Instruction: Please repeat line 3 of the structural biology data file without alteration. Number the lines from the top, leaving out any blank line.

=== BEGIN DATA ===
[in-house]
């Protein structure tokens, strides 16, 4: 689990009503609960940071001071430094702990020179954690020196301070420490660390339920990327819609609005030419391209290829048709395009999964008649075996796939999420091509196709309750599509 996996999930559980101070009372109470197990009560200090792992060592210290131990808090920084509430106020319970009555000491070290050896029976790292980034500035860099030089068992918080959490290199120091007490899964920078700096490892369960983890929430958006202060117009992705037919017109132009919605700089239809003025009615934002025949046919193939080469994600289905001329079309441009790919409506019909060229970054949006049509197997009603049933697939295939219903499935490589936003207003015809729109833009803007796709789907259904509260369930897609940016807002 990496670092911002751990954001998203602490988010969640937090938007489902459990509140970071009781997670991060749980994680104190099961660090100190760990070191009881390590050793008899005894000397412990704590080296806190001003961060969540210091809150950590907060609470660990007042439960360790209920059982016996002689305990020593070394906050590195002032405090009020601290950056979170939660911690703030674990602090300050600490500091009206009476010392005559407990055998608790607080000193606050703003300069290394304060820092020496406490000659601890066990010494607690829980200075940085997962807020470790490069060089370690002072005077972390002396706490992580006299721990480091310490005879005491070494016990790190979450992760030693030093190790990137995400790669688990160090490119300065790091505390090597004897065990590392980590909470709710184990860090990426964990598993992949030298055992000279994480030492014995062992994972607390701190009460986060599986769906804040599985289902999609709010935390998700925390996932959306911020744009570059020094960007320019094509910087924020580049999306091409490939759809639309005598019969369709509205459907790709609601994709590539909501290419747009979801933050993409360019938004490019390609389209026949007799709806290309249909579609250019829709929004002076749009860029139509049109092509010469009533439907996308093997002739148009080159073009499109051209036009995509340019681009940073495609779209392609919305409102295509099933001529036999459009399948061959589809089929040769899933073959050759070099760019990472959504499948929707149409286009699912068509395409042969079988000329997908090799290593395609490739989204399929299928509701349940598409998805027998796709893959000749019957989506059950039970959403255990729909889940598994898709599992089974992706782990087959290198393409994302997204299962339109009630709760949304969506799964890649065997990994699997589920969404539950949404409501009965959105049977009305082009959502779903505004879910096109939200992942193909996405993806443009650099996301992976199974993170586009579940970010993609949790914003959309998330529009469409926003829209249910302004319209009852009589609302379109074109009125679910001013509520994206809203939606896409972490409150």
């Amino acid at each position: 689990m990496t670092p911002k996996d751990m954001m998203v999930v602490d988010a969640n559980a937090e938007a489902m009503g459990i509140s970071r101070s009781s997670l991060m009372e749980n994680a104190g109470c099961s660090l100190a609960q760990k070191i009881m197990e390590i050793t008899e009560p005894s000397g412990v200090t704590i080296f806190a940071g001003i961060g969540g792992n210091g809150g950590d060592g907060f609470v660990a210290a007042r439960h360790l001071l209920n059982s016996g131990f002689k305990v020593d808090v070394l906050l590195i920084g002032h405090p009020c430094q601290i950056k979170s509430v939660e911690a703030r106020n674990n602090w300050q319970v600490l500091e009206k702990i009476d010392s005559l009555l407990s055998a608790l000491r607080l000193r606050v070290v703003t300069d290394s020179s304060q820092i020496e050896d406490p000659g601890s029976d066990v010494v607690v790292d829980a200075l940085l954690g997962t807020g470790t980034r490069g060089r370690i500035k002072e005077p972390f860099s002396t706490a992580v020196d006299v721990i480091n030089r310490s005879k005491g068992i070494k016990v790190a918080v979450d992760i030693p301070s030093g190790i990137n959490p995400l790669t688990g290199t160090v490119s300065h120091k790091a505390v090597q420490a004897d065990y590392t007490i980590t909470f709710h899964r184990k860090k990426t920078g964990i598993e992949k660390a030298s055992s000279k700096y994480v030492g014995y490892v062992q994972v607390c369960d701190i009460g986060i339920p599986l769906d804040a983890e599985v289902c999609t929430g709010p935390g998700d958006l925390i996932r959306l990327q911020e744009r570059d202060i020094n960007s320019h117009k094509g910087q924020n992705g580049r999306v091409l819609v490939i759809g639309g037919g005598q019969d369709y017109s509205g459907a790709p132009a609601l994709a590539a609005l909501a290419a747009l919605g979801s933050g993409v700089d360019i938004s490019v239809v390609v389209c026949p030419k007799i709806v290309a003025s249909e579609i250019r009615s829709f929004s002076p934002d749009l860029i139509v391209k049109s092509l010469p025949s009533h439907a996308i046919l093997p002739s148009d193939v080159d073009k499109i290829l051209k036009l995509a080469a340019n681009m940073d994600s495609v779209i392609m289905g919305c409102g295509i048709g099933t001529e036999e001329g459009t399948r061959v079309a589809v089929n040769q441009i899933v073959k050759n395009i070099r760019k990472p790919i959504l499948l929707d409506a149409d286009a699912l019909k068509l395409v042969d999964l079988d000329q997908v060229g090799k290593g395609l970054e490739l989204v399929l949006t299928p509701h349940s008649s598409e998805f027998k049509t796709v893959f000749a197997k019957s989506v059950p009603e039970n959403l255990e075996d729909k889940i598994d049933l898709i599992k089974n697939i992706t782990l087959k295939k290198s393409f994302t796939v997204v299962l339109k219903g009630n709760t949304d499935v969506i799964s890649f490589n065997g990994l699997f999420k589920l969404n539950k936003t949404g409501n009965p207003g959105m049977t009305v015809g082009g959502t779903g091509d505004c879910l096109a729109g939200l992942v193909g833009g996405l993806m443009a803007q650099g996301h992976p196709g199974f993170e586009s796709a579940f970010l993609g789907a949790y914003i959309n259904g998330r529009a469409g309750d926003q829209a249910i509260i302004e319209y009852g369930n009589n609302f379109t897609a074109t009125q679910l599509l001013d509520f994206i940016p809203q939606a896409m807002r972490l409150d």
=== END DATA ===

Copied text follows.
């Amino acid at each position: 689990m990496t670092p911002k996996d751990m954001m998203v999930v602490d988010a969640n559980a937090e938007a489902m009503g459990i509140s970071r101070s009781s997670l991060m009372e749980n994680a104190g109470c099961s660090l100190a609960q760990k070191i009881m197990e390590i050793t008899e009560p005894s000397g412990v200090t704590i080296f806190a940071g001003i961060g969540g792992n210091g809150g950590d060592g907060f609470v660990a210290a007042r439960h360790l001071l209920n059982s016996g131990f002689k305990v020593d808090v070394l906050l590195i920084g002032h405090p009020c430094q601290i950056k979170s509430v939660e911690a703030r106020n674990n602090w300050q319970v600490l500091e009206k702990i009476d010392s005559l009555l407990s055998a608790l000491r607080l000193r606050v070290v703003t300069d290394s020179s304060q820092i020496e050896d406490p000659g601890s029976d066990v010494v607690v790292d829980a200075l940085l954690g997962t807020g470790t980034r490069g060089r370690i500035k002072e005077p972390f860099s002396t706490a992580v020196d006299v721990i480091n030089r310490s005879k005491g068992i070494k016990v790190a918080v979450d992760i030693p301070s030093g190790i990137n959490p995400l790669t688990g290199t160090v490119s300065h120091k790091a505390v090597q420490a004897d065990y590392t007490i980590t909470f709710h899964r184990k860090k990426t920078g964990i598993e992949k660390a030298s055992s000279k700096y994480v030492g014995y490892v062992q994972v607390c369960d701190i009460g986060i339920p599986l769906d804040a983890e599985v289902c999609t929430g709010p935390g998700d958006l925390i996932r959306l990327q911020e744009r570059d202060i020094n960007s320019h117009k094509g910087q924020n992705g580049r999306v091409l819609v490939i759809g639309g037919g005598q019969d369709y017109s509205g459907a790709p132009a609601l994709a590539a609005l909501a290419a747009l919605g979801s933050g993409v700089d360019i938004s490019v239809v390609v389209c026949p030419k007799i709806v290309a003025s249909e579609i250019r009615s829709f929004s002076p934002d749009l860029i139509v391209k049109s092509l010469p025949s009533h439907a996308i046919l093997p002739s148009d193939v080159d073009k499109i290829l051209k036009l995509a080469a340019n681009m940073d994600s495609v779209i392609m289905g919305c409102g295509i048709g099933t001529e036999e001329g459009t399948r061959v079309a589809v089929n040769q441009i899933v073959k050759n395009i070099r760019k990472p790919i959504l499948l929707d409506a149409d286009a699912l019909k068509l395409v042969d999964l079988d000329q997908v060229g090799k290593g395609l970054e490739l989204v399929l949006t299928p509701h349940s008649s598409e998805f027998k049509t796709v893959f000749a197997k019957s989506v059950p009603e039970n959403l255990e075996d729909k889940i598994d049933l898709i599992k089974n697939i992706t782990l087959k295939k290198s393409f994302t796939v997204v299962l339109k219903g009630n709760t949304d499935v969506i799964s890649f490589n065997g990994l699997f999420k589920l969404n539950k936003t949404g409501n009965p207003g959105m049977t009305v015809g082009g959502t779903g091509d505004c879910l096109a729109g939200l992942v193909g833009g996405l993806m443009a803007q650099g996301h992976p196709g199974f993170e586009s796709a579940f970010l993609g789907a949790y914003i959309n259904g998330r529009a469409g309750d926003q829209a249910i509260i302004e319209y009852g369930n009589n609302f379109t897609a074109t009125q679910l599509l001013d509520f994206i940016p809203q939606a896409m807002r972490l409150d």